Are you unsure what kind of alternative theorist you are? Can't decide between ancient astronauts and pre-Columbian Chinese voyagers? Here is a Rorschach test for you: When you look at the rock art of the Columbia Plateau in Oregon and Washington State, what do you see?
So, having viewed some of the rock art, which of the following do you think it best represents?
Oh, right, I forgot one: petroglyphs of hunting, battle, and shamanic scenes drawn by the Native Americans of the Pacific Northwest. No, wait, it can't be that one.
All of the above bulleted theories have been proposed to explain the Columbia Plateau rock art, beginning with Oluf Opsjohn in 1919, who first argued the Viking rune theory. Simply logic would suggest that if alternative explanations had any validity the "researchers" proposing them should be moving toward the same alternative explanation, not an ever-widening set of mutually-exclusive theories. Obviously coded Irish Ogam script cannot also be a Chinese lunar calendar. This strongly implies (though of course does not prove) that such explanations exist entirely in their advocates' imaginations. Had they objective truth, we should find convergence among researchers and increasing amounts of supporting evidence, both of which are lacking.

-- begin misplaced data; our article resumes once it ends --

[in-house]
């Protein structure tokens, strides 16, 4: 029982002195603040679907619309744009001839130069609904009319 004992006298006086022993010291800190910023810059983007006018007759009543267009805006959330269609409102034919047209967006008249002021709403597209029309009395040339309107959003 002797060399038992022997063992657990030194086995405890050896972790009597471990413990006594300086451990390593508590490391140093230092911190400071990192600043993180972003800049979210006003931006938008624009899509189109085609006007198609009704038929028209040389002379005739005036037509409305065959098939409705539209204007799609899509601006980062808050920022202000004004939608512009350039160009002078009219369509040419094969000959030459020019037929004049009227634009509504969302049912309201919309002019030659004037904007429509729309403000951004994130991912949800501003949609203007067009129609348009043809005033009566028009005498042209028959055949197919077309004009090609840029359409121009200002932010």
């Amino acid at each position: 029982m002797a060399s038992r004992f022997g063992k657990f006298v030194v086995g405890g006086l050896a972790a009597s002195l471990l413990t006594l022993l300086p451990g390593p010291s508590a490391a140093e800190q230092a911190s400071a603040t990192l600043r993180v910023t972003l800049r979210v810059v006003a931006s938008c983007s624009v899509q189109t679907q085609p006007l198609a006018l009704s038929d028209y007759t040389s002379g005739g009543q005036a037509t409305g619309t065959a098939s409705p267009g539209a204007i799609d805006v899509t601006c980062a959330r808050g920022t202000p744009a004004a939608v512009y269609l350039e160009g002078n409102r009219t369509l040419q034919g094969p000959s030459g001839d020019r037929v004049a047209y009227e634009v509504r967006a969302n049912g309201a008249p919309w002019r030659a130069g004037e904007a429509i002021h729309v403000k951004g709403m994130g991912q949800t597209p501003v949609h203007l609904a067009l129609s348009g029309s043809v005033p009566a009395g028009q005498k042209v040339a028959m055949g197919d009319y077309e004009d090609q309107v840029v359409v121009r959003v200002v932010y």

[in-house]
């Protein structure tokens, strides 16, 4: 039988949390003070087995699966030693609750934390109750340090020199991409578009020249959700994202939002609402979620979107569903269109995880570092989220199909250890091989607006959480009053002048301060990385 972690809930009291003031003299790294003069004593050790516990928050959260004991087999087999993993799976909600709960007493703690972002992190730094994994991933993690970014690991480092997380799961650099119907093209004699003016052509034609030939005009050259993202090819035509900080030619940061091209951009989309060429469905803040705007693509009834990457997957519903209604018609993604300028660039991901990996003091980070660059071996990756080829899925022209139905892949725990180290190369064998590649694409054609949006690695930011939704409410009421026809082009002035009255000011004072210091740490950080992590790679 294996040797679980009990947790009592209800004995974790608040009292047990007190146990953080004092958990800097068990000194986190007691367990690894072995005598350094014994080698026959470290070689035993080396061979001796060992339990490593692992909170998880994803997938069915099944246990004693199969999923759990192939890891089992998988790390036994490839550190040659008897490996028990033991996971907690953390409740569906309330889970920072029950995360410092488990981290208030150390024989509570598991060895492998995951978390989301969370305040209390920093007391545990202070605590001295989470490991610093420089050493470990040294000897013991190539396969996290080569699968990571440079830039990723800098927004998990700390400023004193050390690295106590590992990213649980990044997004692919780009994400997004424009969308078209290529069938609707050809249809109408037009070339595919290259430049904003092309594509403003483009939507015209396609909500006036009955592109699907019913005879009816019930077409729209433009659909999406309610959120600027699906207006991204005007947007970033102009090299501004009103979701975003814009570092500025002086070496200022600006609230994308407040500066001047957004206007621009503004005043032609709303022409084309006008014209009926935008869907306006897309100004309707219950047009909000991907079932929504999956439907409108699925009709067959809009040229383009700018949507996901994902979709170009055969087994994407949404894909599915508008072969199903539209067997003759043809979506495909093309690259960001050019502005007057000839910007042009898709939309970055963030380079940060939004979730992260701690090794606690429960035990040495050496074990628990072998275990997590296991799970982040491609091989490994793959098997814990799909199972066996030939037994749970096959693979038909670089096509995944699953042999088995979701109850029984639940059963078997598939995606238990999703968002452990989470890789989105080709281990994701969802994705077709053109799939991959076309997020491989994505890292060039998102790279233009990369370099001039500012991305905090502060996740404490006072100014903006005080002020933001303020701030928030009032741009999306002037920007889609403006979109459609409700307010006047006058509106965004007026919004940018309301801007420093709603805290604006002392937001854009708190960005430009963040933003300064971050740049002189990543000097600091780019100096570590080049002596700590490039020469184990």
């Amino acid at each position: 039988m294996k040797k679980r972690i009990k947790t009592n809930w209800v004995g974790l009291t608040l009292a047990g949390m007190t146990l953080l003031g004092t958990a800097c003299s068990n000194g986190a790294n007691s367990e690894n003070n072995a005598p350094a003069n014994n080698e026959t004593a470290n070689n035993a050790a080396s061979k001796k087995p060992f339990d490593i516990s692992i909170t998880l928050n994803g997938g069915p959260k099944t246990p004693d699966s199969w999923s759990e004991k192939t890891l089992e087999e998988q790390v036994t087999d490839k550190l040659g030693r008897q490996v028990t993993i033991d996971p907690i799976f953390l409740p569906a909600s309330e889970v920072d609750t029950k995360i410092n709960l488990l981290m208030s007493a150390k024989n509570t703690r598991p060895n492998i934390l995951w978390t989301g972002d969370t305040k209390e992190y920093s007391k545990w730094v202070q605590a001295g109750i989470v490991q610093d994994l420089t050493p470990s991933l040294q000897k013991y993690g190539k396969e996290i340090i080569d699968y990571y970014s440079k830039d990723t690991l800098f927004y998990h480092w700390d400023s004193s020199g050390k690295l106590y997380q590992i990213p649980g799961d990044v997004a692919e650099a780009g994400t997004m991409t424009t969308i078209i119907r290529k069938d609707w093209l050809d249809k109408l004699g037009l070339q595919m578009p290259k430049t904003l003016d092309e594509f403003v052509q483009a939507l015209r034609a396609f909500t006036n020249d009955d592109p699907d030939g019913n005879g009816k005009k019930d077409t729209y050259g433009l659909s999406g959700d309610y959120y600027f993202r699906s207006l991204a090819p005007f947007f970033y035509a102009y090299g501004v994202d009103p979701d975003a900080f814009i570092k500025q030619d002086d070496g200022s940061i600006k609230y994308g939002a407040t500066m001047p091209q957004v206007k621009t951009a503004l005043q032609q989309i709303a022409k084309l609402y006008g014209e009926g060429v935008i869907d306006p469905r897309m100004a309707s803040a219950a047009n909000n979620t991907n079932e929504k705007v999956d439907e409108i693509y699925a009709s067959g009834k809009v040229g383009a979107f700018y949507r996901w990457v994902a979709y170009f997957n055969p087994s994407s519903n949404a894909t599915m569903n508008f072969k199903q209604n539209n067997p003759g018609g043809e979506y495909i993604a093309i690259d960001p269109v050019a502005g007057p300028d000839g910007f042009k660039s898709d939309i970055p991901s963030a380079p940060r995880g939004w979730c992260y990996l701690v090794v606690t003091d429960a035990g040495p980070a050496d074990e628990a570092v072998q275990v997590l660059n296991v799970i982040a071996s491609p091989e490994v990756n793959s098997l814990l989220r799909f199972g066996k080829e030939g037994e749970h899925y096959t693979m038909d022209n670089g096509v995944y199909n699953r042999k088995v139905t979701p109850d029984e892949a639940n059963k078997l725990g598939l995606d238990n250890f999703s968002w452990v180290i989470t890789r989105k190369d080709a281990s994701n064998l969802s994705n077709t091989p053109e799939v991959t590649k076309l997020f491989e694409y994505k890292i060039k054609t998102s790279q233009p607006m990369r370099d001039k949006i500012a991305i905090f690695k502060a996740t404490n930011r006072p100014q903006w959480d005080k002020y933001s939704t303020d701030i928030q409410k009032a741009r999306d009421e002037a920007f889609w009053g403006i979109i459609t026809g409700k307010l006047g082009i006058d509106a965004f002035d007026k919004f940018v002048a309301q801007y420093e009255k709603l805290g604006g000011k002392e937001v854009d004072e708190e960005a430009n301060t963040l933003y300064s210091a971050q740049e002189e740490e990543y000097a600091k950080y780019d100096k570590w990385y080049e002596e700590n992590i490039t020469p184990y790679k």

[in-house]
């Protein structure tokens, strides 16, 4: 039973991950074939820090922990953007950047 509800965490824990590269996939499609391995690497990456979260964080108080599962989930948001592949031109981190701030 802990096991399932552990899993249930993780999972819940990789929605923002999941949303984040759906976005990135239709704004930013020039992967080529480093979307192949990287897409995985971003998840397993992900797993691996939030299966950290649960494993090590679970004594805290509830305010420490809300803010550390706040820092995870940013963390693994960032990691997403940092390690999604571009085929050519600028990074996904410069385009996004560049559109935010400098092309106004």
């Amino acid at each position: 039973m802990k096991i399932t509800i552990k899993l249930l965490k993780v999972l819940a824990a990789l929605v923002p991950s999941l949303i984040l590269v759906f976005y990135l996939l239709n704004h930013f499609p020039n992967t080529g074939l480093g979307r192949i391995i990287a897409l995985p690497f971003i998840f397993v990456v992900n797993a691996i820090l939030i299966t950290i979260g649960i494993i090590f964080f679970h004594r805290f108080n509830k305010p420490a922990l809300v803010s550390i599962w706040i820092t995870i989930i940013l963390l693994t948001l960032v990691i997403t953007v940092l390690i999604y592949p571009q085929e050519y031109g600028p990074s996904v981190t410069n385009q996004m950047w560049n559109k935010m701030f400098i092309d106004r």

I am an author and researcher focusing on pop culture, science, and history. Bylines: New Republic, Esquire, Slate, etc. There's more about me in the About Jason tab.
Enter your email below to subscribe to my newsletter for updates on my latest projects, blog posts, and activities, and subscribe to Culture & Curiosities, my Substack newsletter.
Terms & Conditions
Please read all applicable terms and conditions before posting a comment on this blog. Posting a comment constitutes your agreement to abide by the terms and conditions linked herein.